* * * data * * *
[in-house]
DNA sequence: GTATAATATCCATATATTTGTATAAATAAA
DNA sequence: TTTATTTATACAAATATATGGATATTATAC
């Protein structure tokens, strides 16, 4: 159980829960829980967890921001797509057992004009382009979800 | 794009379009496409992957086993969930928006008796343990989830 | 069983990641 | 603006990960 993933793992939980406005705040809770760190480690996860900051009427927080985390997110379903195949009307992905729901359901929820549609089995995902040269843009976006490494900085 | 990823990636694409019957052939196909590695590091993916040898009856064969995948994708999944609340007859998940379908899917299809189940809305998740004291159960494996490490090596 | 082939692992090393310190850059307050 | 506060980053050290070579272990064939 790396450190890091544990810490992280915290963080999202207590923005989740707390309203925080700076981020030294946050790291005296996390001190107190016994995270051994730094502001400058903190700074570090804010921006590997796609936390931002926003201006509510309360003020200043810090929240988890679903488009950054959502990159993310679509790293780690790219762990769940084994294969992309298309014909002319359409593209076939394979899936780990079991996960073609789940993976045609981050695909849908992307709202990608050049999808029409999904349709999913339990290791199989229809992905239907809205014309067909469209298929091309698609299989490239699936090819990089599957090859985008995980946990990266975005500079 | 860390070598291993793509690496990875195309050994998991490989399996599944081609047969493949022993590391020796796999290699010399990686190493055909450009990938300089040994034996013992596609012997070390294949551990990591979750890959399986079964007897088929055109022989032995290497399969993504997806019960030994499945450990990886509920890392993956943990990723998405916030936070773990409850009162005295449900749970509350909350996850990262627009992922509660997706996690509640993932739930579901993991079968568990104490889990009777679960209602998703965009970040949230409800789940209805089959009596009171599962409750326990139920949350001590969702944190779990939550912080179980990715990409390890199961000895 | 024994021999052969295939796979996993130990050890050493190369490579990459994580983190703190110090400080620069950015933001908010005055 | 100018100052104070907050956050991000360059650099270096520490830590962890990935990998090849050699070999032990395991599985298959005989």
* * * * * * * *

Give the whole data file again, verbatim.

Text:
[in-house]
DNA sequence: GTATAATATCCATATATTTGTATAAATAAA
DNA sequence: TTTATTTATACAAATATATGGATATTATAC
């Protein structure tokens, strides 16, 4: 159980829960829980967890921001797509057992004009382009979800 | 794009379009496409992957086993969930928006008796343990989830 | 069983990641 | 603006990960 993933793992939980406005705040809770760190480690996860900051009427927080985390997110379903195949009307992905729901359901929820549609089995995902040269843009976006490494900085 | 990823990636694409019957052939196909590695590091993916040898009856064969995948994708999944609340007859998940379908899917299809189940809305998740004291159960494996490490090596 | 082939692992090393310190850059307050 | 506060980053050290070579272990064939 790396450190890091544990810490992280915290963080999202207590923005989740707390309203925080700076981020030294946050790291005296996390001190107190016994995270051994730094502001400058903190700074570090804010921006590997796609936390931002926003201006509510309360003020200043810090929240988890679903488009950054959502990159993310679509790293780690790219762990769940084994294969992309298309014909002319359409593209076939394979899936780990079991996960073609789940993976045609981050695909849908992307709202990608050049999808029409999904349709999913339990290791199989229809992905239907809205014309067909469209298929091309698609299989490239699936090819990089599957090859985008995980946990990266975005500079 | 860390070598291993793509690496990875195309050994998991490989399996599944081609047969493949022993590391020796796999290699010399990686190493055909450009990938300089040994034996013992596609012997070390294949551990990591979750890959399986079964007897088929055109022989032995290497399969993504997806019960030994499945450990990886509920890392993956943990990723998405916030936070773990409850009162005295449900749970509350909350996850990262627009992922509660997706996690509640993932739930579901993991079968568990104490889990009777679960209602998703965009970040949230409800789940209805089959009596009171599962409750326990139920949350001590969702944190779990939550912080179980990715990409390890199961000895 | 024994021999052969295939796979996993130990050890050493190369490579990459994580983190703190110090400080620069950015933001908010005055 | 100018100052104070907050956050991000360059650099270096520490830590962890990935990998090849050699070999032990395991599985298959005989």